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Tesla Chief Executive Officer Elon Musk, through his attorney, accused the Securities and Exchange Commission of leaking information about a federal investigation in retaliation for his public criticism of the companies. federal financial regulator.
In a letter Monday to US District Judge Alison Nathan, Musk’s attorney Alex Spiro wrote: “It is becoming increasingly clear that the Commission is acting in retaliation against my client for taking the their First Amendment rights – most recently by criticizing the Commission on publicity and by asking this Court to mitigate.”
The letter came four days after Musk initially alleged that The SEC has engaged in harassment by repeatedly investigating him, that the agency was trying to reduce his freedom of speech and had ignored their duty to pass on $40 million to shareholders. Tesla and Musk previously paid fines to settle securities fraud charges.
Spiro did not specify what investigation or what type of information may have been leaked by the SEC and to whom. In the letter, he alleges that at least one member of the SEC leaked “certain information relevant to their investigation” without providing any supporting evidence.
Spiro could not be immediately reached for comment. The SEC did not immediately respond to comment.
The conflict between Musk and the SEC began in September 2018 when the SEC accused Musk of making “false and misleading” statements to investors after he wrote on Twitter That August, he secured enough financing for a large private Tesla acquisition at $420 a share. Stocks fell for the whole month, and the deal Musk alluded to would never materialize.
Musk and Tesla each had to pay $20 million in fines, and Musk was forced to step down as chairman for at least three years as part of a revised settlement the agency reached with the automaker and Tesla. CEO in 2019. Tesla also has to give. put in place a system to monitor Musk’s statements to the public about the company – whether on Twitter, in a blog post or any other medium.
Steven Buchholz of the SEC previously answered allegation on friday, says the agency is actually making progress on its mission to disburse $40 million to shareholders. He thinks the task is complicated, and notes that Tesla and Musk have never expressed any concerns about the transfer before. SEC employees are expected to submit a “proposed distribution plan” to the court for approval by the end of March 2022, he wrote.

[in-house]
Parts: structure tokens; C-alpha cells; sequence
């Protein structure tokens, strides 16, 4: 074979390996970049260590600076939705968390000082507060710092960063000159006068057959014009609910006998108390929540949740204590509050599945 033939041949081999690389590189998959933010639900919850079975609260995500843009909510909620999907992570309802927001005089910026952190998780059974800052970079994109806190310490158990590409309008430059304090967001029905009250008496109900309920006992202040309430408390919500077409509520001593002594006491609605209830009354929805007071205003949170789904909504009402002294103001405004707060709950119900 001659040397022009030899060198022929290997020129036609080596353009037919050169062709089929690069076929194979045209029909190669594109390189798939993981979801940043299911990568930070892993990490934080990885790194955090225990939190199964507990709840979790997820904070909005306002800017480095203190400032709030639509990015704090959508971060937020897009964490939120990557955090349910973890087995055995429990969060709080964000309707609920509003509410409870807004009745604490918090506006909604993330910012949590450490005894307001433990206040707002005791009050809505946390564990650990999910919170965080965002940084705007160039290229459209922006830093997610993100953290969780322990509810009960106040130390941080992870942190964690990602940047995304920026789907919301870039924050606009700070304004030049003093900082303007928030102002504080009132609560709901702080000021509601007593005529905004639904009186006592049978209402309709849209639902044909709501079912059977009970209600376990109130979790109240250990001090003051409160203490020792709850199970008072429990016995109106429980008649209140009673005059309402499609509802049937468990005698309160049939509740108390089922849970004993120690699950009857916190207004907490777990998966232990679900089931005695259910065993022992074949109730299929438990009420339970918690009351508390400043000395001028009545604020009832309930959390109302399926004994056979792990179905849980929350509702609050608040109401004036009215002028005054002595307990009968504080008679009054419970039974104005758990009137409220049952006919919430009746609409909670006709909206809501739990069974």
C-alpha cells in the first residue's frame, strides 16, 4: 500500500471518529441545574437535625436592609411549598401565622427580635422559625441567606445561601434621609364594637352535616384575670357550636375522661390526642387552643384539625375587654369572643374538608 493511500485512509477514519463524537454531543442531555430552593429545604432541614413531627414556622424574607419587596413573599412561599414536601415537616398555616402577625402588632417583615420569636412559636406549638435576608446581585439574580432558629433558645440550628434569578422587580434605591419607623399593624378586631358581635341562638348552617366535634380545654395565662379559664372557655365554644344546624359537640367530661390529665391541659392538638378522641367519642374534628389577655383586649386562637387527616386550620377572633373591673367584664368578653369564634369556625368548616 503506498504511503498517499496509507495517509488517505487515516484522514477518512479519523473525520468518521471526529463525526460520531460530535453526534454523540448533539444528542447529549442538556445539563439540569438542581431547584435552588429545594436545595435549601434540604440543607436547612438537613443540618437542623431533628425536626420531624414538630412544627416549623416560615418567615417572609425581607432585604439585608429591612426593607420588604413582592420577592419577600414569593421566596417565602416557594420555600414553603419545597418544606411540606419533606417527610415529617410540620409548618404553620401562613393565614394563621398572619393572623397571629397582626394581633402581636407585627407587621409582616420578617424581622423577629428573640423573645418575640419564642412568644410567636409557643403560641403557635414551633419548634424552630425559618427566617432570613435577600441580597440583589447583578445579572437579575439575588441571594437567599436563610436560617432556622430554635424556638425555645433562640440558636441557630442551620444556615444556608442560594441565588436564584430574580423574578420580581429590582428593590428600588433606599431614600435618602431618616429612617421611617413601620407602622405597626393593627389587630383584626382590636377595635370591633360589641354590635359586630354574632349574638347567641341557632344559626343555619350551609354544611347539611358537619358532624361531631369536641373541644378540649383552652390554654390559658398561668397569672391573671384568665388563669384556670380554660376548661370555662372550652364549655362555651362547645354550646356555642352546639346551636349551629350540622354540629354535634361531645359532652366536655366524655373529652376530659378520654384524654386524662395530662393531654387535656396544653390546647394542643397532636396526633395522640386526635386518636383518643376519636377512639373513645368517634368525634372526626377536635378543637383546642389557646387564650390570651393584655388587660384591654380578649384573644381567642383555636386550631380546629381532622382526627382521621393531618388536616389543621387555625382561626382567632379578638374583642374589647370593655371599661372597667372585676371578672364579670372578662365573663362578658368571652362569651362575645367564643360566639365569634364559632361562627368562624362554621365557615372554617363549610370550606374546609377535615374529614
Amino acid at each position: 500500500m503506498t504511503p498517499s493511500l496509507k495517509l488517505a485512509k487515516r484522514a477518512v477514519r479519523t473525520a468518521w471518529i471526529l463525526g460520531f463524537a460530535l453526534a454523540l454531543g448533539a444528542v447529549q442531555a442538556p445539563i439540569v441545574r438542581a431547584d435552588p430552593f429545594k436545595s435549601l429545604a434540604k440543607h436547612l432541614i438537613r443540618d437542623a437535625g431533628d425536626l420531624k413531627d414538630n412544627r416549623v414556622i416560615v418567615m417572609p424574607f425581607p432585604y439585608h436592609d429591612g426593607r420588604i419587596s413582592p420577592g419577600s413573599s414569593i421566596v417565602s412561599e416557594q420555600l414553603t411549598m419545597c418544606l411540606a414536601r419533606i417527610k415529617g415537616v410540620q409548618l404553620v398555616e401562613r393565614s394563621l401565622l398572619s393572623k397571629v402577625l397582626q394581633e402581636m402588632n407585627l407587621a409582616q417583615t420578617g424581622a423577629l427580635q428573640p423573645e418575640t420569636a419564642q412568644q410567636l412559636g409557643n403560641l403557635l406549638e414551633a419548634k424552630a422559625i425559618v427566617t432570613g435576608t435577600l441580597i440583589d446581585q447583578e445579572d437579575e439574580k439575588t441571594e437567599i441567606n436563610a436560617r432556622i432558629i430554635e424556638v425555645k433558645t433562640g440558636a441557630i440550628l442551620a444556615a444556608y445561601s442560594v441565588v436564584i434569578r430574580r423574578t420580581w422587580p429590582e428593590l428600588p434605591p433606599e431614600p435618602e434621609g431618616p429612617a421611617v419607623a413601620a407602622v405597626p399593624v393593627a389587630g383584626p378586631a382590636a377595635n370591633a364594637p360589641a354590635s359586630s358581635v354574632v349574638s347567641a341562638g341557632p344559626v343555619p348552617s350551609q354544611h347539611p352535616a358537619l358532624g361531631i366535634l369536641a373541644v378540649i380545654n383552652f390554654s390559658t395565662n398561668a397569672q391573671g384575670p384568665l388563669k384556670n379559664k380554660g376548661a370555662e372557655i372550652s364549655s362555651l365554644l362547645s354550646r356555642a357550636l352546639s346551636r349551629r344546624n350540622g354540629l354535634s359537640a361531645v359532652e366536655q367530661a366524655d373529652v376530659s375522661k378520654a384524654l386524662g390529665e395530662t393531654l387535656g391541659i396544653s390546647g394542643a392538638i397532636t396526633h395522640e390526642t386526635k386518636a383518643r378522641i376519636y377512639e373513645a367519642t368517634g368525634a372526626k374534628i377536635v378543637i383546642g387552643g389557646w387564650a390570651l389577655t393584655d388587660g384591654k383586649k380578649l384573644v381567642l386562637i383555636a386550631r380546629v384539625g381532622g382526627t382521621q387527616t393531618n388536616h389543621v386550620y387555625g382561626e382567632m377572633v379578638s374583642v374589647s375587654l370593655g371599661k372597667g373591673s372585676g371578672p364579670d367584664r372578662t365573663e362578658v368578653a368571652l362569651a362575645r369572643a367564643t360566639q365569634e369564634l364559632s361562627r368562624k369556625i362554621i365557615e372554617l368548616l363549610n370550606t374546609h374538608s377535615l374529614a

Buchholz also wrote that constant communication with Tesla was what Nathan and the revised settlement required, and that if Musk objects to any subpoenas, his attorney should deal with it. with another move. There is another federal statutory program to oppose subpoenas.
Tesla revealed in its Q4 2021 earnings report that the SEC issue a subpoena to the company in November 2021. According to Tesla’s quarterly filing, the agency is seeking information on “the governance processes surrounding compliance with the SEC settlement, as amended.”
Spiro revealed in the letter Monday some details about that subpoena. “The committee specifically requested documents regarding my client’s compliance or non-compliance with Tesla’s disclosure controls and procedures, executive communications policy, external communications policy, and the like,” he wrote. in addition, other policies or procedures relating to public statements or communications of Tesla executives, or the final judgment or final judgment as amended in the SEC v. Musk, 1: 18-cv-8865-AJN (SDNY).’
He also said the SEC had issued a separate but similar subpoena against Musk.
The November subpoena came shortly after Musk polled tens of millions of Twitter followers to ask if he should sell his 10% stake in Tesla. They voted yes. But a major part of the revenue following the Twitter poll was part of a plan Musk approved in September 2021.